Defining the Podcast
This past Father’s Day remarked another notable moment in technological woes, when my very own father asked me, “What the hell is a podcast?” By now I’ve come to understand his misunderstanding of tech terms, password confusion, and general IT questions; so I am always happy to oblige and provide him with a podcast definition.
But when I got to talking, I realize, there is a lot more to a podcast than what meets the eye. It is not just online radio, downloadable and accessible at any time. It is about interacting with your audience, setting your own rules, and doing it the way you want it to be done. Joe Rogan of the Joe Rogan Experience explains it:
“There’s no one telling me what to do to spice it up. No one has any expectations other than the listeners. I pursue it knowing there’s a lot of people listening. I don’t want anyone to feel like, “Ugh, I can’t get that hour of my life back.”
Joe’s podcast also generates nearly 11 million monthly downloads, not to mention the live streaming on Ustream, Youtube, and Vimeo posts. Those numbers are nothing to scoff at, in fact, it is what drives advertising revenue and product endorsements. But we will get back to that.
So a podcast allows for more freedom, anyone with a microphone, a computer, and some time on their hand can record themselves talking about any train of thought, and proceed to upload it to the internet. There is no FCC, to silence you. You decide the topic; you make the terms. As a podcaster, you determine whether you want your podcast to be 3 minutes or 3 hours. Those are the rules.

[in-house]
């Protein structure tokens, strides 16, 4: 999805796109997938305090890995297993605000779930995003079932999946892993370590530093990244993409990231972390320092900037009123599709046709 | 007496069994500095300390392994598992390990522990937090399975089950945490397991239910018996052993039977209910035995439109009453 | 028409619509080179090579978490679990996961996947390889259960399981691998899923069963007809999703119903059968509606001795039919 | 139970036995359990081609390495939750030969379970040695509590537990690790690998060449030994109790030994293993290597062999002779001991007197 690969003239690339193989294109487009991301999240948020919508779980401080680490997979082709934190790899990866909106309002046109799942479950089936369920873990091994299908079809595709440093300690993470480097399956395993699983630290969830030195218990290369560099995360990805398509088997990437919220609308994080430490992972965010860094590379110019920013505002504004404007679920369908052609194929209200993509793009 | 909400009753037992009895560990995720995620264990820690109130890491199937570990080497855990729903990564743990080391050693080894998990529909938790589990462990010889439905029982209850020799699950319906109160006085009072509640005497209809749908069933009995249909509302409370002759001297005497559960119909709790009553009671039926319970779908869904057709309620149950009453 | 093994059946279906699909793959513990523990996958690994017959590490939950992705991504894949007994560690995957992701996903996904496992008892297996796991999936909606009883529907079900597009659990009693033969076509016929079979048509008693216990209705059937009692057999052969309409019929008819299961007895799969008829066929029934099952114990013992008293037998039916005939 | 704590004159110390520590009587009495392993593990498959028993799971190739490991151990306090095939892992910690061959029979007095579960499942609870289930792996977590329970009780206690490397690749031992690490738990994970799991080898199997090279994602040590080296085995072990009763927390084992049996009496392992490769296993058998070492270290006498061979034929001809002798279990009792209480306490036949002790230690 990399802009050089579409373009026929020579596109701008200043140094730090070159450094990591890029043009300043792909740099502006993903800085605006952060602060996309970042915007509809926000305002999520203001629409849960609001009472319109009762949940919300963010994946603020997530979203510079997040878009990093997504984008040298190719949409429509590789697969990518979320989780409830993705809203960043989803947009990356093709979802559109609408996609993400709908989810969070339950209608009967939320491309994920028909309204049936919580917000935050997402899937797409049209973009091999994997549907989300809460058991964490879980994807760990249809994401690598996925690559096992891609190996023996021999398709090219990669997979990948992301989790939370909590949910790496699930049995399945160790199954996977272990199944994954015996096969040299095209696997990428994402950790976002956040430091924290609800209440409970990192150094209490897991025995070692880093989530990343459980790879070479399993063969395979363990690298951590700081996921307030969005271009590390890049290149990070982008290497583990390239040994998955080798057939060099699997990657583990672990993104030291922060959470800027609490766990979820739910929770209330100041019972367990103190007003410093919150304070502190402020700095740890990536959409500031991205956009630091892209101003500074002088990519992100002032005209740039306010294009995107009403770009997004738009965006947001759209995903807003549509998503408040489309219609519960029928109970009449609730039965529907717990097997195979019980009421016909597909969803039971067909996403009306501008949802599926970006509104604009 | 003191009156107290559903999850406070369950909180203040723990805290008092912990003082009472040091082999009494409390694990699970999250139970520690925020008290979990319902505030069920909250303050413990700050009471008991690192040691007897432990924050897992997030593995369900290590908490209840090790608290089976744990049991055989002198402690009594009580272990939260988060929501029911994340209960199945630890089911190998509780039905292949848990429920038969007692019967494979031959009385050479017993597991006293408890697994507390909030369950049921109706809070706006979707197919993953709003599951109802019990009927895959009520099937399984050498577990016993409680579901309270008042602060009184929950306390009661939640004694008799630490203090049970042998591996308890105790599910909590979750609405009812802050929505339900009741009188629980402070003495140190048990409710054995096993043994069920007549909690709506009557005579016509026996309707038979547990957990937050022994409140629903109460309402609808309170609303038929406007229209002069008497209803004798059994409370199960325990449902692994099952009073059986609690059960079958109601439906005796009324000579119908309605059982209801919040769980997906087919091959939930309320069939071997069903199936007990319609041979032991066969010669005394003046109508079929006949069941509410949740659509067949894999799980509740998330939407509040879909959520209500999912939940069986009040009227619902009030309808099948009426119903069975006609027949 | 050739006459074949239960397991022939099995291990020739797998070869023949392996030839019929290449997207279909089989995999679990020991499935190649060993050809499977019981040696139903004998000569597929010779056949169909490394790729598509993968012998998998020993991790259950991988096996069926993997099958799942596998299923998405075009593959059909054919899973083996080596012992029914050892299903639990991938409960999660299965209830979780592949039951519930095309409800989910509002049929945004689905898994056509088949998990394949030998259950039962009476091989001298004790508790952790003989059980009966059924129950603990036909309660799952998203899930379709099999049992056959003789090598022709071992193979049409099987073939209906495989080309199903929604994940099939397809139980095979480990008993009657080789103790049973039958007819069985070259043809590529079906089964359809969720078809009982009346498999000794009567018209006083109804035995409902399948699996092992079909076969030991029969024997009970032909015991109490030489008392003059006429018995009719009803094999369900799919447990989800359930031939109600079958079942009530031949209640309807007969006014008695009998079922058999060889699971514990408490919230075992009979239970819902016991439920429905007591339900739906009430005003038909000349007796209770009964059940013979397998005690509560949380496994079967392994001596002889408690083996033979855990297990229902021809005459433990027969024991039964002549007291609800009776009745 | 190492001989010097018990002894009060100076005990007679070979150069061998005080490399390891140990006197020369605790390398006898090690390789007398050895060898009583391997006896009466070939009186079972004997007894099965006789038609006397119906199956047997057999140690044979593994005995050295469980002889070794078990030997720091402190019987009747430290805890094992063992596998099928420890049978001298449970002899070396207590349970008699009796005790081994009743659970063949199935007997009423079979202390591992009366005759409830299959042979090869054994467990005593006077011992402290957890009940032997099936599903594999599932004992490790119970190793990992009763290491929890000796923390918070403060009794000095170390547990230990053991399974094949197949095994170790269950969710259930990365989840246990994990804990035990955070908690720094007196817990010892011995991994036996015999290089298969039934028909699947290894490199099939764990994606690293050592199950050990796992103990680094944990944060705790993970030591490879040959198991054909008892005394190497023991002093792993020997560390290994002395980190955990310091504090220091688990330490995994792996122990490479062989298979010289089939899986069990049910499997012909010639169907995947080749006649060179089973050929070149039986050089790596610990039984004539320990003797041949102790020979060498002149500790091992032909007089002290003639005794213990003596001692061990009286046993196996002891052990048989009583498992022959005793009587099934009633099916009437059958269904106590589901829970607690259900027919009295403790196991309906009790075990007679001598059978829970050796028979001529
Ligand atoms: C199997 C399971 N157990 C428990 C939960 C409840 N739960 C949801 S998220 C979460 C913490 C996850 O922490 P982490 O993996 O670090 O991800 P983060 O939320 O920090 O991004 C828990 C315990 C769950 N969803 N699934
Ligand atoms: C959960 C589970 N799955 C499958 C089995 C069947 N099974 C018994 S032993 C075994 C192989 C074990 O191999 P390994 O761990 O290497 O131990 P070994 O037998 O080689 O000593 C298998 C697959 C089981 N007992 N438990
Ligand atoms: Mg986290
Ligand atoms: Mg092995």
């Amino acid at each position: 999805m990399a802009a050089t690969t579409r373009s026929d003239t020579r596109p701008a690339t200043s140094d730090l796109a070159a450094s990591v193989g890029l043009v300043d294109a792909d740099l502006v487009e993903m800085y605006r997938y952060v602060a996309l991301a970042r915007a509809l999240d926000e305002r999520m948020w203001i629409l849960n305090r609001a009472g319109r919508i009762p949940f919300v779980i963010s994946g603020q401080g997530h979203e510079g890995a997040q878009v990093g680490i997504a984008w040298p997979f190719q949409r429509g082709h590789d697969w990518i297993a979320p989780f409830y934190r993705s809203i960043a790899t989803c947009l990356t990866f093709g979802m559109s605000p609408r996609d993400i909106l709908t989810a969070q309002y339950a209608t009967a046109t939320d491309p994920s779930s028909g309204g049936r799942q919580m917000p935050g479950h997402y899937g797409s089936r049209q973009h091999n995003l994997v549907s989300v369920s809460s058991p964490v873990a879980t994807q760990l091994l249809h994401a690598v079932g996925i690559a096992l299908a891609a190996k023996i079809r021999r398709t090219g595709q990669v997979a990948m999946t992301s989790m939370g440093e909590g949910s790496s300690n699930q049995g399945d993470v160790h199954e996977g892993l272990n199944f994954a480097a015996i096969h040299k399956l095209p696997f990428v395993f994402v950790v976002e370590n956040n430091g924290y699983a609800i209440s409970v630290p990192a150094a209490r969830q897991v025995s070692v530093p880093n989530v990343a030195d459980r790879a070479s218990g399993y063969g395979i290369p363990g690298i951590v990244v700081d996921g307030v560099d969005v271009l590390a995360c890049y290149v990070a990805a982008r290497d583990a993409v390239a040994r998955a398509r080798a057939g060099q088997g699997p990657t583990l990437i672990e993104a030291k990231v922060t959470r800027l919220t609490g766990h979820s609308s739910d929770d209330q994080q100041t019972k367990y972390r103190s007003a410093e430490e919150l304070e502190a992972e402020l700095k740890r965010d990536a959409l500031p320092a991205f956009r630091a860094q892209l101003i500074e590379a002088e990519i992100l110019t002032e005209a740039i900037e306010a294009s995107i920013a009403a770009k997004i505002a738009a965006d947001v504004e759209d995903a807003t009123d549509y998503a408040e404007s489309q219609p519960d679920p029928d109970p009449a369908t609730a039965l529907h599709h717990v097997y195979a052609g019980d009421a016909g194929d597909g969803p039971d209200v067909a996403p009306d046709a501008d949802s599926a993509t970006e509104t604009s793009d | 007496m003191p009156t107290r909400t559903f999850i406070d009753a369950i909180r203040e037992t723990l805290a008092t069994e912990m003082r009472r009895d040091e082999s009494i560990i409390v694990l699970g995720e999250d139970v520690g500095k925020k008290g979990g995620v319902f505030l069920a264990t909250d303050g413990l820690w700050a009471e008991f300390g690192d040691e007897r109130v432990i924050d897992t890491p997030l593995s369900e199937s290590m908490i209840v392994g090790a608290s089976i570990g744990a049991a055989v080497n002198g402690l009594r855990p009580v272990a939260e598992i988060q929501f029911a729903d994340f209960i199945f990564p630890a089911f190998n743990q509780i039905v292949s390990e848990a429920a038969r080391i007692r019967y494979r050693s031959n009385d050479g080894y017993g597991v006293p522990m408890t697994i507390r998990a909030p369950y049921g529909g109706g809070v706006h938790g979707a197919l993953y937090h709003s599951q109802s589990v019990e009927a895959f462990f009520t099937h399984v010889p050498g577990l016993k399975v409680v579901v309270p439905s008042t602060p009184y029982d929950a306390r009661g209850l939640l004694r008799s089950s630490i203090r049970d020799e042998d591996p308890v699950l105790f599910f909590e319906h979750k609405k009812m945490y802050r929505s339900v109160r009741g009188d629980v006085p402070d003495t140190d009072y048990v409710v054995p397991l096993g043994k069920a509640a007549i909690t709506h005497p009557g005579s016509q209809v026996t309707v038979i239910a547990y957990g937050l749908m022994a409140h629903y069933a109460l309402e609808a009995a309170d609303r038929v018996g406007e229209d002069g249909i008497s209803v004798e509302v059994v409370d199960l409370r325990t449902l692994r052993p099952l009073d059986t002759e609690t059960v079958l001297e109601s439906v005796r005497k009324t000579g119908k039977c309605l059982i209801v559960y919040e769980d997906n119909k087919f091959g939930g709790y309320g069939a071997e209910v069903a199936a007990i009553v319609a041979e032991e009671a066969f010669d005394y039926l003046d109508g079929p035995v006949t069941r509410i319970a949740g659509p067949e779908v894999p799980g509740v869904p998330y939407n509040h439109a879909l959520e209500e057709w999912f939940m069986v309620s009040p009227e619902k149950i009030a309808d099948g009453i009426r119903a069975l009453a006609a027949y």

My father’s next question was “How does anyone make money doing that?” Well, quite simply, podcasters are like radio shows, satellite or terrestrial. They can choose to have advertisers. Whether it be Shari’s Berries, or a unique flashlight, with millions of downloads, the advertisers see the value. The significant part of podcast advertisements is often the read. Unlike your tradition radio show, podcasters add flair to their product reads. Thus giving it a more natural, less forced feeling. As personal anecdotal evidence, I’ve never once knowingly purchased an item based off a radio read. However, I have purchased multiple items from a podcast reading. Maybe I merely wanted to support the podcast, or perhaps I felt the host made the items sound compelling. We will never know.
In addition to podcasts, the host will supplement their shows by live tweeting, or answer questions on streaming services. Much like radio hosts would take phone calls on the air. Except now, you are driving, even more, traffic to your website and social media channels for even more exposure and potential revenue. On top of that, you have a database of your previous shows, which are typically maybe available (freely) once the show has been recorded, which is something the radio cannot compete with regarding cataloging old shows.
Podcasts are now being implemented in content marketing strategies – blame it on people not wanting to read anymore, or perhaps not having the time to read. With everyone on the move, the podcast has redefined the information game.
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